FIGS. 43-51 illustrate a presurgical method for aligning surgical guide sleeves in a surgical guide so they can be bonded in the proper orientation for use in a patient's mouth to accurately drill holes for accepting implant posts. Three parts are used for this. FIG. 43 shows a cylinder sleeve support mount 4080 with center hole 4083, shank 4082 and flange 4081. FIG. 44 shows the key dimensions of the various parts while FIG. 45 shows the fit of support mount 4080 within surgical guide sleeve 4011. The O.D. of flange 4081 (DD) matches the O.D. of guide sleeve 4011. Shank 4082 of diameter D fits in a close clearance fit inside guide sleeve 4011 which is slightly longer (LL) than height dimension L. This is to insure rigid locking by shoulder screw 4090 of FIG. 46 which has a head 4091 also of dimension DD; threads 4093 engage the central threaded hole of an analog. Note that shoulder 4092 diameter d1 is slightly smaller (close clearance fit) than hole of diameter d in support mount 4080. FIGS. 47-49 illustrate three different heights h1, h2, and h3 of tube adapters 4100, 4110, and 4120 respectively which match the outside diameter (O.D.) of an analog. Analog 4120 would be used with a larger diameter analog. Many such adapters would be made available to adjust the height of the surgical guide sleeve above the top of an analog as required. FIG. 50 shows an exploded view of the assembly of the five parts. Although analog 4065 of the screw-in variety is shown, any analog would usable with this method. Referring to FIG. 51, side crossection detail 4150 of the jaw model shows two analogs, one 4065 screw type and one knurled type 4060, rigidly installed. The method requires that the progression of parts as shown in FIG. 50 is assembled and accurately and rigidly held in place by tightening screw 4090 in each analog beneath. Note that analog 4065 has short tube adapter 4100 atop while analog 4060 uses a taller 4110 adapter. In FIG. 51, the flange portion of each cylinder sleeve support mount 4080 is visible atop the tube adapter while surgical sleeve guide 4011 is captured and guided between the head 4091 of screw 4090 and flange 4081 of mounts 4080. Note also that analogs 4065 and 4060 are tilted away from each other (not aligned) as required by the desired positioning in the jaw model. A section of surgical guide 4160 is shown above jaw model 4150 with oversize holes 4161 in registration with analogs 4065 and 4060. After the surgical guide 4160 is carefully aligned with jaw model 4150, surgical sleeve guides 4011 will be within holes 4161 where they will be bonded to surgical guide 4160. After the adhesive or cement cures, screws 4090 will be removed thereby releasing surgical guide 4160 from jaw model 4150 with surgical sleeve guides accurately attached. Analogs 4065 and 4060 will then be used by the dental lab for fabrication of appropriate prostheses. When the prostheses are made (or before), surgical guide 4160 is returned to the dental surgeon. It is used to accurately drill implant post holes in the patient's jaw using the surgical sleeve guides as drill guides to replicate the orientation of the analogs in the jaw model for a close fit of the prostheses.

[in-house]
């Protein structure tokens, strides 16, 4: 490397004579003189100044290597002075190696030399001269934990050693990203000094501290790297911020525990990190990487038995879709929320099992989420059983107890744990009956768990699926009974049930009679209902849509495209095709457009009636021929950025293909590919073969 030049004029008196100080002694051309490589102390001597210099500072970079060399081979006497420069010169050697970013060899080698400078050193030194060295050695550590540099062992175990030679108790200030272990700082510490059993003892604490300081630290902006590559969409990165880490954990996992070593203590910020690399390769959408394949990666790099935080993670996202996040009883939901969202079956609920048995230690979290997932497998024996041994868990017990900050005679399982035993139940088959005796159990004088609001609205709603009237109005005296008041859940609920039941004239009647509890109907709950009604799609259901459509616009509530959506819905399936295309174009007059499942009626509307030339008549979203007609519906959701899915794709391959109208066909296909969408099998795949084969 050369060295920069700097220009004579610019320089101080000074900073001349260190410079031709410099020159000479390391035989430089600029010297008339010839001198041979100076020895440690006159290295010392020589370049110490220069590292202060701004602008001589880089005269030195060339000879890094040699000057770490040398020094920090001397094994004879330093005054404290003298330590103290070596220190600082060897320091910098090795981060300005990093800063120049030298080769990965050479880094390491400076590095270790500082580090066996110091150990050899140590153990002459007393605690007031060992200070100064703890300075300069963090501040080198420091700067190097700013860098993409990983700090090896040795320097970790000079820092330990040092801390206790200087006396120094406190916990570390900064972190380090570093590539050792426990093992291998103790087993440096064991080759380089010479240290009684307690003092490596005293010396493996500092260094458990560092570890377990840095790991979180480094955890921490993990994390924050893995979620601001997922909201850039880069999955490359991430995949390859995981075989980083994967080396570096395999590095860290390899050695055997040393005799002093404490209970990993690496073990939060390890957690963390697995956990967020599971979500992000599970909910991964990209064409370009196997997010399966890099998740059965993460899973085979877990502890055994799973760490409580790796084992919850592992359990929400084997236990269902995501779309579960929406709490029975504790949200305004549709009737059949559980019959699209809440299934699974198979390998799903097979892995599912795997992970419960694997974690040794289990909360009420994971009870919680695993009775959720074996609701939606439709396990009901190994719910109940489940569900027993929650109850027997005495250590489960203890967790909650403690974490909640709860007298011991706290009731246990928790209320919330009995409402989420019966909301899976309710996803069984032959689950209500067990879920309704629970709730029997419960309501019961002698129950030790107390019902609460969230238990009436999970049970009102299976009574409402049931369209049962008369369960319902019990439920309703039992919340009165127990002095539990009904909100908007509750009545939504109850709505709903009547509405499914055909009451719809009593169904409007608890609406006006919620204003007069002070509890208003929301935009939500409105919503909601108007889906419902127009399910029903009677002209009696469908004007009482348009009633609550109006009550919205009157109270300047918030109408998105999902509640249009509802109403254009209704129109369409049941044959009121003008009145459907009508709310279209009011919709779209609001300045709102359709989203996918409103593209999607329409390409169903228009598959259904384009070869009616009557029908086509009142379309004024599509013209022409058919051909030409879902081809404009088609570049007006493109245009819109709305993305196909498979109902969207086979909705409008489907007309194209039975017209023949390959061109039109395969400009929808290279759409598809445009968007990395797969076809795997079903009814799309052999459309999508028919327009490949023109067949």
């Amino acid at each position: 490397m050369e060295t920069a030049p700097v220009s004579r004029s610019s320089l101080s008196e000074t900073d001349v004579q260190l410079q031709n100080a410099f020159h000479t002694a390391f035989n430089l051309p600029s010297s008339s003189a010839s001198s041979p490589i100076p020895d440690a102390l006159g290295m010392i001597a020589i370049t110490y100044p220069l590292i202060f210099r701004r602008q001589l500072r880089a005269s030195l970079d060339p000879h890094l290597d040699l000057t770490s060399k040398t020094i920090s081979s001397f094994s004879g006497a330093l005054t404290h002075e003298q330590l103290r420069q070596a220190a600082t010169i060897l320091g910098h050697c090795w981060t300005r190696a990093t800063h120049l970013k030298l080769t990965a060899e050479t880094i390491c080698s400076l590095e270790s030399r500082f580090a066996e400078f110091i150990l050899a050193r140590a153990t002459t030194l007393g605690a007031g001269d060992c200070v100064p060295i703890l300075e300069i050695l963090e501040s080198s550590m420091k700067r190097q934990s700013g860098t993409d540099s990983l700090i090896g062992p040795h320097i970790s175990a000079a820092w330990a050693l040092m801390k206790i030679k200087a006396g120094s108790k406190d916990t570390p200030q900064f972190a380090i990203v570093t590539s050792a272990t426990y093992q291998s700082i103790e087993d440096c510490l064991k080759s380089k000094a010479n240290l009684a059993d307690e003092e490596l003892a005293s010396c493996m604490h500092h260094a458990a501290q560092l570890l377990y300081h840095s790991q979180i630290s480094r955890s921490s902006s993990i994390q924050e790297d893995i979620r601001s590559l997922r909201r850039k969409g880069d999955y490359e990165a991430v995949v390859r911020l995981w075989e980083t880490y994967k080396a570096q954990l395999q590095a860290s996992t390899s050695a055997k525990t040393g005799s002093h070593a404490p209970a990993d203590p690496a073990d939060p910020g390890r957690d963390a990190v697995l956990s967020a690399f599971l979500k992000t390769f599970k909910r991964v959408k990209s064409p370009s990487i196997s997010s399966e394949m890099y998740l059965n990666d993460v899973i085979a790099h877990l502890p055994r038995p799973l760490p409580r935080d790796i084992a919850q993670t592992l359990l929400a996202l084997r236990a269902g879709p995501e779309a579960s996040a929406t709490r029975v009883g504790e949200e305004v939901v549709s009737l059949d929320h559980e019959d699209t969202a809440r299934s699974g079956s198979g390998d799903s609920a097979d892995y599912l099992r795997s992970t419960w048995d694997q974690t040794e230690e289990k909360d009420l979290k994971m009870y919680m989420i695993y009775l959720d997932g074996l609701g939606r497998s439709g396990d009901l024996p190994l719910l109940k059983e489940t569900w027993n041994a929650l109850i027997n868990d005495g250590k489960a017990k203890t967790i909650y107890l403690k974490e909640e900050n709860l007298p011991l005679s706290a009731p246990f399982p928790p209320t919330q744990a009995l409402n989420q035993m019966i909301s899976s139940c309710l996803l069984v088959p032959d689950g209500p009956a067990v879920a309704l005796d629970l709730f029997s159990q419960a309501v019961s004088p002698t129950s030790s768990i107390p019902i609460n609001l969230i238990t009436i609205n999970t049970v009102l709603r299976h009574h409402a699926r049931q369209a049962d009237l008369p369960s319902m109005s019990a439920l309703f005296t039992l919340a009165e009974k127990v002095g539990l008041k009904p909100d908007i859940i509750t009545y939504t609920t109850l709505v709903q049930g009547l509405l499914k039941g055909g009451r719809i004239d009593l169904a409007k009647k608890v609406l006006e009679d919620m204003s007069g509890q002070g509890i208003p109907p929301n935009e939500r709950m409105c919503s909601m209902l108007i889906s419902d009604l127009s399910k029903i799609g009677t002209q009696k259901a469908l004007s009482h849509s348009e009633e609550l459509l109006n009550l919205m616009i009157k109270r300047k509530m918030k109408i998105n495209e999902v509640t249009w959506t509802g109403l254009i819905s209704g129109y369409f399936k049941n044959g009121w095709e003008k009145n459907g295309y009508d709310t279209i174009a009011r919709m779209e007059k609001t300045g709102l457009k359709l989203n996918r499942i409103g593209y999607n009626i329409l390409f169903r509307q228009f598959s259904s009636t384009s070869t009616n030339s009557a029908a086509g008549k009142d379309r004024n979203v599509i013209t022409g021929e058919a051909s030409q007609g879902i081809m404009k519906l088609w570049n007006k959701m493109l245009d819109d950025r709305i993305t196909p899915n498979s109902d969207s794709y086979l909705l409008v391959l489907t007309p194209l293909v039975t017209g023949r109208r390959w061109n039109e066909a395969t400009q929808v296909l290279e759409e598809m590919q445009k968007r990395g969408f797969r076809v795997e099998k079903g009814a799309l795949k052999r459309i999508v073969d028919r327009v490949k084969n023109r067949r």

FIG. 52 shows a skull model 4200 which is typically created using stereolithography. Analog group 4215 (8 analogs) placed around cranial injury area 4210 will be used to plan the surgery. Also shown are a group of five analogs 4240 which will be used to attach an ear prosthesis, and a pair of analogs 4260 for a nose prosthesis. All three sites will also require accurate surgical guides for these procedures. One of these, 4220 for the cranial repair, is shown in the figure. Note the oversize holes 4215 in registration with the array of analogs 4215. Two exemplary surgical guide sleeves 4227 are shown indicating that a total of 8 such sleeves will have to be accurately bonded inside holes 4225. To facilitate this step, the parts shown in FIG. 50, namely tube adapter 4100, support mount 4080, surgical guide sleeve 4011 (4227 in FIG. 52), and screw 4090, are assembled in the order shown atop each analog 4215. Then surgical guide 4220 is placed accurately over the repair area 4210 with guide sleeves 4227 inside holes 4225. Sleeves 4227 are then bonded to guide 4220. All screws 4090 are then removed thereby releasing surgical guide 4220 with accurately bonded guide sleeves 4227; the guide sleeves will be used for drilling holes for the actual implants in the surgical procedure. Surgical guides for the ear and nose prostheses (not shown) would be similarly prepared.

In the foregoing description, certain terms and visual depictions are used to illustrate the preferred embodiment. However, no unnecessary limitations are to be construed by the terms used or illustrations depicted, beyond what is shown in the prior art, since the terms and illustrations are exemplary only, and are not meant to limit the scope of the present invention.

It is further known that other modifications may be made to the present invention without departing from the scope of the invention, as noted in the appended Claims.

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Referenced by
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US8425227 *8 Feb 201123 Apr 2013Leonard MarottaAccurate analogs for prosthesis using computer generated anatomical models
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Classifications
U.S. Classification433/213
International ClassificationA61C9/00
Cooperative ClassificationA61C1/084, A61C8/0001, A61B17/8685, A61C8/0096, A61C13/0004, A61C8/0098
European ClassificationA61C8/00B, A61C1/08F1, A61C8/00W4